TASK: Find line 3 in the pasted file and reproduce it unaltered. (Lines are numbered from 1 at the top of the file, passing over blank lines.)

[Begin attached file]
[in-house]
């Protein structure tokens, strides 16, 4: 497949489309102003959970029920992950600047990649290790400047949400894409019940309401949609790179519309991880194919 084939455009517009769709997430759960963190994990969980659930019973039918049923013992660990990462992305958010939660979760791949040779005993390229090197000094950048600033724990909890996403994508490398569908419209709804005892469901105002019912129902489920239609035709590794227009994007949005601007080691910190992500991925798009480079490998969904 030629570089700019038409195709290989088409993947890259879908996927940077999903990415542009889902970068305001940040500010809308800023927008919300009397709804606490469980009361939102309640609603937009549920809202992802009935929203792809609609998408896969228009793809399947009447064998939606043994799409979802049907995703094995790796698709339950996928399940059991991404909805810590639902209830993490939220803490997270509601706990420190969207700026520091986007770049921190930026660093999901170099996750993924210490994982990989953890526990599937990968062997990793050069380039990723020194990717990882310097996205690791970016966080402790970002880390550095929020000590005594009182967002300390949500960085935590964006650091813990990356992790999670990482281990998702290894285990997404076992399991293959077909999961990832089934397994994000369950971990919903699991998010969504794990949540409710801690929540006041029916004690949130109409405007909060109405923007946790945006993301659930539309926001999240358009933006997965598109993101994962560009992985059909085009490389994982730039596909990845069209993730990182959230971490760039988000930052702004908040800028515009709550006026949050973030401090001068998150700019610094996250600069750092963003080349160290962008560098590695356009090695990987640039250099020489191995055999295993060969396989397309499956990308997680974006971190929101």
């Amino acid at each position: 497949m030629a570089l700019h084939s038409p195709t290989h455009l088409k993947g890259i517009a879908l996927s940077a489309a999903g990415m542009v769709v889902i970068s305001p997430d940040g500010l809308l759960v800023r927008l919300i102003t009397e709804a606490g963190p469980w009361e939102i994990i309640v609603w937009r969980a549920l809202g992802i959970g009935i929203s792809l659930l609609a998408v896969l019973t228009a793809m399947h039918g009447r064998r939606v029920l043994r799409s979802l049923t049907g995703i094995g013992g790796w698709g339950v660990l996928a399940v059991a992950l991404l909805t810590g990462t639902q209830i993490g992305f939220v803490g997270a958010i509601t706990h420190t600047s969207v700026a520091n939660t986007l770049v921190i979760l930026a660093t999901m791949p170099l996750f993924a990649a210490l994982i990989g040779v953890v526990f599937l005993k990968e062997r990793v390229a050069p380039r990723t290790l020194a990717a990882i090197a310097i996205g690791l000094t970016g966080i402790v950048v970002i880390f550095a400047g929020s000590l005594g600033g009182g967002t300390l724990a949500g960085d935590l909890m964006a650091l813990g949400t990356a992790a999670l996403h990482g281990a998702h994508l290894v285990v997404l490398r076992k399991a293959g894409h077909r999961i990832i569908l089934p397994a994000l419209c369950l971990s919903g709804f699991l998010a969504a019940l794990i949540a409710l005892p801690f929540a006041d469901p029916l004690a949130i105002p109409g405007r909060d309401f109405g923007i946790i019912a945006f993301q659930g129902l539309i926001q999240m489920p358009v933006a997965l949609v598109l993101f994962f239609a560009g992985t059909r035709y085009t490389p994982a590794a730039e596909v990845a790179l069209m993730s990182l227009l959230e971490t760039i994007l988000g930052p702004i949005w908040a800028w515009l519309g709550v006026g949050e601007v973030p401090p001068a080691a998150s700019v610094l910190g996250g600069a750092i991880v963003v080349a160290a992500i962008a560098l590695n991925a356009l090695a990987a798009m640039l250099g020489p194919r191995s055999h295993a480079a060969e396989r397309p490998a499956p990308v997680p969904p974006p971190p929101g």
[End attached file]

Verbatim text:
């Amino acid at each position: 497949m030629a570089l700019h084939s038409p195709t290989h455009l088409k993947g890259i517009a879908l996927s940077a489309a999903g990415m542009v769709v889902i970068s305001p997430d940040g500010l809308l759960v800023r927008l919300i102003t009397e709804a606490g963190p469980w009361e939102i994990i309640v609603w937009r969980a549920l809202g992802i959970g009935i929203s792809l659930l609609a998408v896969l019973t228009a793809m399947h039918g009447r064998r939606v029920l043994r799409s979802l049923t049907g995703i094995g013992g790796w698709g339950v660990l996928a399940v059991a992950l991404l909805t810590g990462t639902q209830i993490g992305f939220v803490g997270a958010i509601t706990h420190t600047s969207v700026a520091n939660t986007l770049v921190i979760l930026a660093t999901m791949p170099l996750f993924a990649a210490l994982i990989g040779v953890v526990f599937l005993k990968e062997r990793v390229a050069p380039r990723t290790l020194a990717a990882i090197a310097i996205g690791l000094t970016g966080i402790v950048v970002i880390f550095a400047g929020s000590l005594g600033g009182g967002t300390l724990a949500g960085d935590l909890m964006a650091l813990g949400t990356a992790a999670l996403h990482g281990a998702h994508l290894v285990v997404l490398r076992k399991a293959g894409h077909r999961i990832i569908l089934p397994a994000l419209c369950l971990s919903g709804f699991l998010a969504a019940l794990i949540a409710l005892p801690f929540a006041d469901p029916l004690a949130i105002p109409g405007r909060d309401f109405g923007i946790i019912a945006f993301q659930g129902l539309i926001q999240m489920p358009v933006a997965l949609v598109l993101f994962f239609a560009g992985t059909r035709y085009t490389p994982a590794a730039e596909v990845a790179l069209m993730s990182l227009l959230e971490t760039i994007l988000g930052p702004i949005w908040a800028w515009l519309g709550v006026g949050e601007v973030p401090p001068a080691a998150s700019v610094l910190g996250g600069a750092i991880v963003v080349a160290a992500i962008a560098l590695n991925a356009l090695a990987a798009m640039l250099g020489p194919r191995s055999h295993a480079a060969e396989r397309p490998a499956p990308v997680p969904p974006p971190p929101g």